Language

Using the Entity Framework 4.0 and the ObjectDataSource Control, Part 2: Adding a Business Logic Layer and Unit Tests

By Tom Dykstra|

This tutorial series builds on the Contoso University web application that is created by the Getting Started with the Entity Framework 4.0 tutorial series. If you didn't complete the earlier tutorials, as a starting point for this tutorial you can download the application that you would have created. You can also download the application that is created by the complete tutorial series. If you have questions about the tutorials, you can post them to the ASP.NET Entity Framework forum.

In the previous tutorial you created an n-tier web application using the Entity Framework and the ObjectDataSource control. This tutorial shows how to add business logic while keeping the business-logic layer (BLL) and the data-access layer (DAL) separate, and it shows how to create automated unit tests for the BLL.

In this tutorial you'll complete the following tasks:

  • Create a repository interface that declares the data-access methods you need.
  • Implement the repository interface in the repository class.
  • Create a business-logic class that calls the repository class to perform data-access functions.
  • Connect the ObjectDataSource control to the business-logic class instead of to the repository class.
  • Create a unit-test project and a repository class that uses in-memory collections for its data store.
  • Create a unit test for business logic that you want to add to the business-logic class, then run the test and see it fail.
  • Implement the business logic in the business-logic class, then re-run the unit test and see it pass.

You'll work with the Departments.aspx and DepartmentsAdd.aspx pages that you created in the previous tutorial.

Creating a Repository Interface

You'll begin by creating the repository interface.

Image08

In the DAL folder, create a new class file, name it ISchoolRepository.cs, and replace the existing code with the following code:

using System;
using System.Collections.Generic;

namespace ContosoUniversity.DAL
{
    public interface ISchoolRepository : IDisposable
    {
        IEnumerable<Department> GetDepartments();
        void InsertDepartment(Department department);
        void DeleteDepartment(Department department);
        void UpdateDepartment(Department department, Department origDepartment);
        IEnumerable<InstructorName> GetInstructorNames();
    }
}

The interface defines one method for each of the CRUD (create, read, update, delete) methods that you created in the repository class.

In the SchoolRepository class in SchoolRepository.cs, indicate that this class implements the ISchoolRepository interface:

    public class SchoolRepository : IDisposable, ISchoolRepository

Creating a Business-Logic Class

Next, you'll create the business-logic class. You do this so that you can add business logic that will be executed by the ObjectDataSource control, although you will not do that yet. For now, the new business-logic class will only perform the same CRUD operations that the repository does.

Image09

Create a new folder and name it BLL. (In a real-world application, the business-logic layer would typically be implemented as a class library — a separate project — but to keep this tutorial simple, BLL classes will be kept in a project folder.)

In the BLL folder, create a new class file, name it SchoolBL.cs, and replace the existing code with the following code:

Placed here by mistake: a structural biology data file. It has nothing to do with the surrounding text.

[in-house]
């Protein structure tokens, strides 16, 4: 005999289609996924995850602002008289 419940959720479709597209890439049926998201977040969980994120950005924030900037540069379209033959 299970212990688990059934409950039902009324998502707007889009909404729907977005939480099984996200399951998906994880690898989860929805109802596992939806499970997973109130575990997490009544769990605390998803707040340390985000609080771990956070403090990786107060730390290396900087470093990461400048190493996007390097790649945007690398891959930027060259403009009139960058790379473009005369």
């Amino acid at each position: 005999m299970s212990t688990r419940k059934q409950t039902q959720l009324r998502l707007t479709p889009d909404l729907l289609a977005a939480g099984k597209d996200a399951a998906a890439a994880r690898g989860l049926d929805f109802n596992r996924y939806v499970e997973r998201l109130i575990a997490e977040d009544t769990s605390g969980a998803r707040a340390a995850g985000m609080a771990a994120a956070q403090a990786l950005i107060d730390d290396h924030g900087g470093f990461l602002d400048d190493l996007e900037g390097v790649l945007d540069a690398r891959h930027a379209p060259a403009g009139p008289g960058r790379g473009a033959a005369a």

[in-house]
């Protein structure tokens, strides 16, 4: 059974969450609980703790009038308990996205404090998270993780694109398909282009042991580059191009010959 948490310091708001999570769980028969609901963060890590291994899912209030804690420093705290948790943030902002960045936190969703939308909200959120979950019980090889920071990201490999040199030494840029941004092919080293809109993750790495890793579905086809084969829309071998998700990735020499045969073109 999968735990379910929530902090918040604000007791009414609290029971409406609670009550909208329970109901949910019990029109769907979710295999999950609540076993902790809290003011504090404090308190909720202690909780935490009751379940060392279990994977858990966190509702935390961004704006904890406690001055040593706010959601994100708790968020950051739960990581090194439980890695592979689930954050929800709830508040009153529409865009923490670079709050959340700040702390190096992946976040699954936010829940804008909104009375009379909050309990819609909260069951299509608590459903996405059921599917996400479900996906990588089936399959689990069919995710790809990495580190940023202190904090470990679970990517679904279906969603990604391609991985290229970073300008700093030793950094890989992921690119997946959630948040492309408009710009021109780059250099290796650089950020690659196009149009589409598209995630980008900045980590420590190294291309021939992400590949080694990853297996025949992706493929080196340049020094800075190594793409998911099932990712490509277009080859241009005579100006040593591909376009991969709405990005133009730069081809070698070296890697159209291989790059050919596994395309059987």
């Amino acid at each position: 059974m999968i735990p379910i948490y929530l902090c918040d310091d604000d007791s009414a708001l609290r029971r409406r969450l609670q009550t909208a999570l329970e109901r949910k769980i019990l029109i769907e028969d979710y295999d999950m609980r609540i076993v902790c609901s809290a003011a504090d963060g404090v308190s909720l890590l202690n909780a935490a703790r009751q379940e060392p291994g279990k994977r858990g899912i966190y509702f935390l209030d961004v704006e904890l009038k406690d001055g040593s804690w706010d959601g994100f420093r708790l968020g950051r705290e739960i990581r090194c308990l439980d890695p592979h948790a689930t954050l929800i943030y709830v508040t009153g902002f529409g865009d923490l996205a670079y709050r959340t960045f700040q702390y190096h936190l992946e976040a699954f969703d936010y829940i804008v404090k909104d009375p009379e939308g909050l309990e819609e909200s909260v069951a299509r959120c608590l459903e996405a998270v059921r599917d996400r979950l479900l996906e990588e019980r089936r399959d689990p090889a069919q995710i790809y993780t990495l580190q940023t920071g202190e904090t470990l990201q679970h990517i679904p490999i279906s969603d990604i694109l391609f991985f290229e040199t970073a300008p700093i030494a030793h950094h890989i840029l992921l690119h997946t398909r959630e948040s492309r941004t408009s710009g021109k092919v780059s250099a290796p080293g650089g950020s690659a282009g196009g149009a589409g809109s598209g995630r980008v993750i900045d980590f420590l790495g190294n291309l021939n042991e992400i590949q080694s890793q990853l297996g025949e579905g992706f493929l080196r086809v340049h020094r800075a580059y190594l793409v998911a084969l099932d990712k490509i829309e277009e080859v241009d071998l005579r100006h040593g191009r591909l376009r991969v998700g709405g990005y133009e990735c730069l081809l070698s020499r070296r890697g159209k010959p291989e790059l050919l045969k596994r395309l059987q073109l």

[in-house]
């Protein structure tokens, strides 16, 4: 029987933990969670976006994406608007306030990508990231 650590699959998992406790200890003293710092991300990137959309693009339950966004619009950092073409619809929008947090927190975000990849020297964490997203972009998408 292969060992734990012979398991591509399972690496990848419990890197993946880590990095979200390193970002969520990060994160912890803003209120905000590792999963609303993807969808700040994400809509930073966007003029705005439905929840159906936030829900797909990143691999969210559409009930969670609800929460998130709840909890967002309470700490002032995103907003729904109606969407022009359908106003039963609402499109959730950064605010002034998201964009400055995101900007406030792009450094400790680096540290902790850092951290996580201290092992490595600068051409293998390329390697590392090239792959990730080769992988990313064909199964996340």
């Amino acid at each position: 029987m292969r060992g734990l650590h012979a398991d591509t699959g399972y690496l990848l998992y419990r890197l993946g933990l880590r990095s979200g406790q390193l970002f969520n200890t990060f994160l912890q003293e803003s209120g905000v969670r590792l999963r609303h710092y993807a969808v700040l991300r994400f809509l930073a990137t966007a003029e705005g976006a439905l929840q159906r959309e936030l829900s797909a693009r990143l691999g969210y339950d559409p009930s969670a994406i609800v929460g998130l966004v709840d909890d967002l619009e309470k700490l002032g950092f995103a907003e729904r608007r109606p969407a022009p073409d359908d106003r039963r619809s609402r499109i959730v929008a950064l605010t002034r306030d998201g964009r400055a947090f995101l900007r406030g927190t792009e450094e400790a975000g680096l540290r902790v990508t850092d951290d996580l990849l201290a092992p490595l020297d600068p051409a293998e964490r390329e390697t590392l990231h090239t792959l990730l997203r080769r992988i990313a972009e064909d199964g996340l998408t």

using System;
using System.Collections.Generic;
using System.Linq;
using System.Web;
using ContosoUniversity.DAL;

namespace ContosoUniversity.BLL
{
    public class SchoolBL : IDisposable
    {
        private ISchoolRepository schoolRepository;

        public SchoolBL()
        {
            this.schoolRepository = new SchoolRepository();
        }

        public SchoolBL(ISchoolRepository schoolRepository)
        {
            this.schoolRepository = schoolRepository;
        }

        public IEnumerable<Department> GetDepartments()
        {
            return schoolRepository.GetDepartments();
        }

        public void InsertDepartment(Department department)
        {
            try
            {
                schoolRepository.InsertDepartment(department);
            }
            catch (Exception ex)
            {
                //Include catch blocks for specific exceptions first,
                //and handle or log the error as appropriate in each.
                //Include a generic catch block like this one last.
                throw ex;
            }
        }

        public void DeleteDepartment(Department department)
        {
            try
            {
                schoolRepository.DeleteDepartment(department);
            }
            catch (Exception ex)
            {
                //Include catch blocks for specific exceptions first,
                //and handle or log the error as appropriate in each.
                //Include a generic catch block like this one last.
                throw ex;
            }
        }

        public void UpdateDepartment(Department department, Department origDepartment)
        {
            try
            {
                schoolRepository.UpdateDepartment(department, origDepartment);
            }
            catch (Exception ex)
            {
                //Include catch blocks for specific exceptions first,
                //and handle or log the error as appropriate in each.
                //Include a generic catch block like this one last.
                throw ex;
            }

        }

        public IEnumerable<InstructorName> GetInstructorNames()
        {
            return schoolRepository.GetInstructorNames();
        }

        private bool disposedValue = false;

        protected virtual void Dispose(bool disposing)
        {
            if (!this.disposedValue)
            {
                if (disposing)
                {
                    schoolRepository.Dispose();
                }
            }
            this.disposedValue = true;
        }

        public void Dispose()
        {
            Dispose(true);
            GC.SuppressFinalize(this);
        }

    }
}